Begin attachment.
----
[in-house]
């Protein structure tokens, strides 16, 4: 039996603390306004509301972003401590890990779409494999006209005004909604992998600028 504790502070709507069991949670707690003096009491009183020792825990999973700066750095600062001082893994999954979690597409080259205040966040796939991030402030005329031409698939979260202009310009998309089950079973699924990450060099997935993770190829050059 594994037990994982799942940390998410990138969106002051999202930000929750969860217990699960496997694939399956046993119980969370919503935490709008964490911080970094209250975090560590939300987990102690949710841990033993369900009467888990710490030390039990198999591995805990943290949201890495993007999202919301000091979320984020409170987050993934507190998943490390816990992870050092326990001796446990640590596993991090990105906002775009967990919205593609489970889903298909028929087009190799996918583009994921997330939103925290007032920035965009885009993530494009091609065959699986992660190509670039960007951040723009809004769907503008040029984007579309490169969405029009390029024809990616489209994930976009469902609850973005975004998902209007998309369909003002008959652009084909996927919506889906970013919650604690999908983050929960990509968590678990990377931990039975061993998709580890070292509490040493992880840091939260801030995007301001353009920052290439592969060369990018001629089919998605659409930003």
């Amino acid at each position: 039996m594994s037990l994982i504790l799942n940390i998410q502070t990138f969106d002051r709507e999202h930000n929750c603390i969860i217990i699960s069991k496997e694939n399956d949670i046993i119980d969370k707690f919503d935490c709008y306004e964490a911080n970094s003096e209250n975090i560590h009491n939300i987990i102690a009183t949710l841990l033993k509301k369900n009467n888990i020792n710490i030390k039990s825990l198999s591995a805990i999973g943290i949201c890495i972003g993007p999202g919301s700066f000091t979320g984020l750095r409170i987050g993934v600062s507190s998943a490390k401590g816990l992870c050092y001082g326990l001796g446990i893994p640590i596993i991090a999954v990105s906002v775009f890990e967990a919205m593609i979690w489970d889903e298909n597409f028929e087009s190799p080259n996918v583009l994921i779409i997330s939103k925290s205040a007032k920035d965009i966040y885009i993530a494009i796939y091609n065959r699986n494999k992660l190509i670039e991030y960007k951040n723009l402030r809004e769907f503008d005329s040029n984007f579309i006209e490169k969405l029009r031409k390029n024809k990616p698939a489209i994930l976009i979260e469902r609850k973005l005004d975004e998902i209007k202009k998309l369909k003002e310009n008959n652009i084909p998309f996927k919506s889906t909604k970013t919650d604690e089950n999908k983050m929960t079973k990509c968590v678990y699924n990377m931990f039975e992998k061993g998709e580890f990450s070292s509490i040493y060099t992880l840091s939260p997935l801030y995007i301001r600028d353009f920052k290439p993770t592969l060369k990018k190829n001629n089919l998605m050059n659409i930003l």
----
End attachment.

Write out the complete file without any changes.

[in-house]
């Protein structure tokens, strides 16, 4: 039996603390306004509301972003401590890990779409494999006209005004909604992998600028 504790502070709507069991949670707690003096009491009183020792825990999973700066750095600062001082893994999954979690597409080259205040966040796939991030402030005329031409698939979260202009310009998309089950079973699924990450060099997935993770190829050059 594994037990994982799942940390998410990138969106002051999202930000929750969860217990699960496997694939399956046993119980969370919503935490709008964490911080970094209250975090560590939300987990102690949710841990033993369900009467888990710490030390039990198999591995805990943290949201890495993007999202919301000091979320984020409170987050993934507190998943490390816990992870050092326990001796446990640590596993991090990105906002775009967990919205593609489970889903298909028929087009190799996918583009994921997330939103925290007032920035965009885009993530494009091609065959699986992660190509670039960007951040723009809004769907503008040029984007579309490169969405029009390029024809990616489209994930976009469902609850973005975004998902209007998309369909003002008959652009084909996927919506889906970013919650604690999908983050929960990509968590678990990377931990039975061993998709580890070292509490040493992880840091939260801030995007301001353009920052290439592969060369990018001629089919998605659409930003």
């Amino acid at each position: 039996m594994s037990l994982i504790l799942n940390i998410q502070t990138f969106d002051r709507e999202h930000n929750c603390i969860i217990i699960s069991k496997e694939n399956d949670i046993i119980d969370k707690f919503d935490c709008y306004e964490a911080n970094s003096e209250n975090i560590h009491n939300i987990i102690a009183t949710l841990l033993k509301k369900n009467n888990i020792n710490i030390k039990s825990l198999s591995a805990i999973g943290i949201c890495i972003g993007p999202g919301s700066f000091t979320g984020l750095r409170i987050g993934v600062s507190s998943a490390k401590g816990l992870c050092y001082g326990l001796g446990i893994p640590i596993i991090a999954v990105s906002v775009f890990e967990a919205m593609i979690w489970d889903e298909n597409f028929e087009s190799p080259n996918v583009l994921i779409i997330s939103k925290s205040a007032k920035d965009i966040y885009i993530a494009i796939y091609n065959r699986n494999k992660l190509i670039e991030y960007k951040n723009l402030r809004e769907f503008d005329s040029n984007f579309i006209e490169k969405l029009r031409k390029n024809k990616p698939a489209i994930l976009i979260e469902r609850k973005l005004d975004e998902i209007k202009k998309l369909k003002e310009n008959n652009i084909p998309f996927k919506s889906t909604k970013t919650d604690e089950n999908k983050m929960t079973k990509c968590v678990y699924n990377m931990f039975e992998k061993g998709e580890f990450s070292s509490i040493y060099t992880l840091s939260p997935l801030y995007i301001r600028d353009f920052k290439p993770t592969l060369k990018k190829n001629n089919l998605m050059n659409i930003l």